Business Counselors Need to Provide Employment Law Guidance to their Clients

June 25, 2013

As a new attorney you will be looking for your niche in the marketplace: the signature role that you can play for your clients.  One area that has always been, and will certain remain, popular is provide guidance and opinions on various aspects of labor and employment law.  Every business has “human resources” and managers of those businesses must understand, and comply with, a complex maze of federal and state laws and regulations that impact every corner of the workplace.  Some of you may choose to specialize in employment law and, if you do, you’ll need to dig deeply into the extensive statutory and case law that has developed for all aspects of the employment relationship from recruiting and hiring at one end all the way through discipline and termination at the other end.  If you find yourself working at a larger firm or inside a large corporate legal department you may end of focusing most of your attention on a particular group of issues such as advising on discrimination or harassment claims or responding to complaints that an employer action regarding discipline or termination was unfair and unlawful.  However, if you are working on your own or in a small law firm or law department you’ll need to be more of a generalist who is knowledgeable enough about all of the potential issues to know when it’s time to bring in a specialist.

Learning how to become an effective counselor to the human resources, or “HR”, department of your clients requires, at least in my view, approaching the subject matter from several different angles.  First of all, you’ll need to be familiar with each of the major federal statutes that create the boundaries of employment law practice such as the Fair Labor Standards Act of 1938, the Occupational Safety and Health Act, the Family and Medical Leave Act of 1993, Title VII of the Civil Rights Act of 1964, the Americans with Disabilities Act of 1990, the Age Discrimination in Employment Act of 1967 and the Equal Pay Act of 1963.  This is far from a complete list of relevant and important federal laws; however, it’s a good starting point  Of course, while federal laws have broad applicability you’ll also need to check on the laws of the states in which your clients are operating to see what, if any, additional requirements may apply.  Second, you need to apply what you’ve learned about the statutory framework in a way that is aligned with the actual path of the employment relationship.  So, for example, you’ll need to understand how the various federal and state laws come into play when recruiting and vetting prospective new employees and preparing and making offers to those applicants that appear to be the best fit for open positions.  Finally, you’ll need to talk with the HR professionals working inside your clients to understand how they work and what they need from you in terms of input and support.  This is an opportunity for you to get involved in designing compliance programs that will help you clients avert troubles in the first place.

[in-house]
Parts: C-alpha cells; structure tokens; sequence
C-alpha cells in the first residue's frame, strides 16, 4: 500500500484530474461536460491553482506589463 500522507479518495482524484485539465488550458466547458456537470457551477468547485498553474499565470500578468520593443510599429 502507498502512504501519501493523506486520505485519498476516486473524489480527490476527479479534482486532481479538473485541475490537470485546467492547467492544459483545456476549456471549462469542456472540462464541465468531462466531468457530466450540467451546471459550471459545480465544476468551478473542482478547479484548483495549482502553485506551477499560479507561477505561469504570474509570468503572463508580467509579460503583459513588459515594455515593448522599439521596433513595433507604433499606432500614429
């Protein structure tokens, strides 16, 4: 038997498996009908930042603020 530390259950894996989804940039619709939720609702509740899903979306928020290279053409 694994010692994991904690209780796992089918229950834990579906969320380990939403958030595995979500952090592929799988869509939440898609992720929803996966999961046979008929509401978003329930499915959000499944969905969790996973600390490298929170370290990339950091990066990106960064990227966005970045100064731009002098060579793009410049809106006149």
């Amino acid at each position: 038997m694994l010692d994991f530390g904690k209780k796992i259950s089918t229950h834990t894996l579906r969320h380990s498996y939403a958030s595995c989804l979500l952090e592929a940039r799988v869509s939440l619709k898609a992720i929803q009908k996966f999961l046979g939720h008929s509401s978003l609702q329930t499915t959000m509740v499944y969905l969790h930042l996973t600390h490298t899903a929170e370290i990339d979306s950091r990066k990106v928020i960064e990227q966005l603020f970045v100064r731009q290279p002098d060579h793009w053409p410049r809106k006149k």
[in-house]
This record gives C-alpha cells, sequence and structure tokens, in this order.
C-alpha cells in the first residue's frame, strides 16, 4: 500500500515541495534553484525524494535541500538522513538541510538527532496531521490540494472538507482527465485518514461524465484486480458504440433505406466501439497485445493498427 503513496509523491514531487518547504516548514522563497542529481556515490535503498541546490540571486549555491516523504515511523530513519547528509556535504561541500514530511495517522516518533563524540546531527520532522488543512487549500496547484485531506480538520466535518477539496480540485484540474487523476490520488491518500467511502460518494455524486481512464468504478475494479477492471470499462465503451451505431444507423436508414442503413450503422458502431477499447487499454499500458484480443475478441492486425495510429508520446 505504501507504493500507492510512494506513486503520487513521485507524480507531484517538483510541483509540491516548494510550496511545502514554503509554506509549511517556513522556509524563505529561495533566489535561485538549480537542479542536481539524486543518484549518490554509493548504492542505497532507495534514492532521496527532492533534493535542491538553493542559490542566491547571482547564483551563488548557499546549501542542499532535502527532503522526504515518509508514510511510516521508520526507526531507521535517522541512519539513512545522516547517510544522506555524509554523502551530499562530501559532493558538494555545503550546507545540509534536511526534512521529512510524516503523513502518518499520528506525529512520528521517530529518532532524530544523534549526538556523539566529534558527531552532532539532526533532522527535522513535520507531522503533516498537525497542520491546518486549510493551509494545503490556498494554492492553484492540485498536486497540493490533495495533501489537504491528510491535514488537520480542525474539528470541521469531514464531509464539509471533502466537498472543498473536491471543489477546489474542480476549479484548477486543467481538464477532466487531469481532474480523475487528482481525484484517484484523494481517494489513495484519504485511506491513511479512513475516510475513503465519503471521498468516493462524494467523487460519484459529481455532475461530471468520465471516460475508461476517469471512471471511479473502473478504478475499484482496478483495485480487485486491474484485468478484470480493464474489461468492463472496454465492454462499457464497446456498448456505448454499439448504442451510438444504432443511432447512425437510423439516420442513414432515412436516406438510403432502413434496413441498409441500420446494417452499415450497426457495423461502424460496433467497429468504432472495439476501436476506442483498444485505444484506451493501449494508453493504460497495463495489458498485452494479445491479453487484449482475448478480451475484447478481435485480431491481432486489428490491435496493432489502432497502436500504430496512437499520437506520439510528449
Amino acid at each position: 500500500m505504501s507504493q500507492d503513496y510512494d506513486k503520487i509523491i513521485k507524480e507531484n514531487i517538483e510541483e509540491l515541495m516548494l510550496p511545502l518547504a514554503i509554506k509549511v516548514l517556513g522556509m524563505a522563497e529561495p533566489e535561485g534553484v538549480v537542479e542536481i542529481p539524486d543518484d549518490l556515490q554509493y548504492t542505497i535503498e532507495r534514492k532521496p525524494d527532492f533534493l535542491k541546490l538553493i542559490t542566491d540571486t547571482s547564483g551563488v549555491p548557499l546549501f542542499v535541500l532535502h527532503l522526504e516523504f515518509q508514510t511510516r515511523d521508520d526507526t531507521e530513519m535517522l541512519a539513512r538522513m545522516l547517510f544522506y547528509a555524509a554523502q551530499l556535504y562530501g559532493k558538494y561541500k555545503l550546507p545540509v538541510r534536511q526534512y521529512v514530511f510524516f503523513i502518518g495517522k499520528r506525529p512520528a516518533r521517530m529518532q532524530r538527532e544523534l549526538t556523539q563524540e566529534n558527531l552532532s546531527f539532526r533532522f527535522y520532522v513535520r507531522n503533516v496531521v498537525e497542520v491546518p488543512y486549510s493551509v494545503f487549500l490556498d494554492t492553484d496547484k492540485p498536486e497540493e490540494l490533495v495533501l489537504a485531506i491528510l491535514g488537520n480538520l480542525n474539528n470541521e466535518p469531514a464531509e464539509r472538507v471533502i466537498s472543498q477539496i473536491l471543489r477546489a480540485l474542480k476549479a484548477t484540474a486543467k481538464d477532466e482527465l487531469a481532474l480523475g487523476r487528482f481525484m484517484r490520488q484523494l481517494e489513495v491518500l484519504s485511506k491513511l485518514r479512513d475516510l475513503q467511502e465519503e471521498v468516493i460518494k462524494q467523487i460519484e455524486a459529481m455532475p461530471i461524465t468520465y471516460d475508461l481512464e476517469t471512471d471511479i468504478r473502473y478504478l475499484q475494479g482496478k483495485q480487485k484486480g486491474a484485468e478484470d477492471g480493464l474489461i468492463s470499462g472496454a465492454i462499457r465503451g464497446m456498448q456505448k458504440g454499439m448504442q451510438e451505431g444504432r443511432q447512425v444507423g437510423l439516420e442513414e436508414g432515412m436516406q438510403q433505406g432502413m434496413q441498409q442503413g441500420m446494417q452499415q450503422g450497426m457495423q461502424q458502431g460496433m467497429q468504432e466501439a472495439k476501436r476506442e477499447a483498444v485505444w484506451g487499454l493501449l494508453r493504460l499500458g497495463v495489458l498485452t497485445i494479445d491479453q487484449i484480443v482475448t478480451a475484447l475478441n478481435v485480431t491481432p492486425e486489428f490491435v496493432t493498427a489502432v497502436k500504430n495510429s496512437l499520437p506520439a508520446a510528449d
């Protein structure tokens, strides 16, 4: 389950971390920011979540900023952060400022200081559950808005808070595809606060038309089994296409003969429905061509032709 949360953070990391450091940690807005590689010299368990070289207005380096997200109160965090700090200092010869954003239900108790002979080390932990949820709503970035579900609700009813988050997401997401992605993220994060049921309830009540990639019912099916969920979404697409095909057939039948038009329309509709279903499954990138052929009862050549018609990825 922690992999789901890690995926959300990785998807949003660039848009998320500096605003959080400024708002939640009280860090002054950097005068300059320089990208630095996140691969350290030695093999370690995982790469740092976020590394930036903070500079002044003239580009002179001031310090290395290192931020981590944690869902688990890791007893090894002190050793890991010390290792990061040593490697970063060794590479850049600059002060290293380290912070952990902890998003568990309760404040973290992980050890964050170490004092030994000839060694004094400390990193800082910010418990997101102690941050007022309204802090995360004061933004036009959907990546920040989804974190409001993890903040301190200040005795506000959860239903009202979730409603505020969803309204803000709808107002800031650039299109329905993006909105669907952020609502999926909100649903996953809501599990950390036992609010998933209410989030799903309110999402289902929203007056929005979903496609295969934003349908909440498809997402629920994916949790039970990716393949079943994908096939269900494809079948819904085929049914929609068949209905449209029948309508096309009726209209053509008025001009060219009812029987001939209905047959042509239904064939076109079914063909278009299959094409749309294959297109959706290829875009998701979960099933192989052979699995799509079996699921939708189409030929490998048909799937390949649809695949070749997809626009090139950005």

Our clients continue to operating in challenging and uncertain times and decisions relating to human resources are a continuous issue for executives and managers.  New forms of employment relationships are being forged and this creates additional pressure on business counselors like you to have the right answers and deliver them in ways that your clients can understand and apply.  Our portfolio of Beyond the Bar video programs includes an entire series on The Things That Keep Human Resources Professionals Up at Night and I hope that you’ll find it to be a good place to start to get up to speed on assisting your clients with employment-related agreements and developing strong and practical compliance programs.  In order to give you a taste of what you’ll need to know I’d also like to offer you a copy of the recently released FINDLAW Miniguide on HR Counseling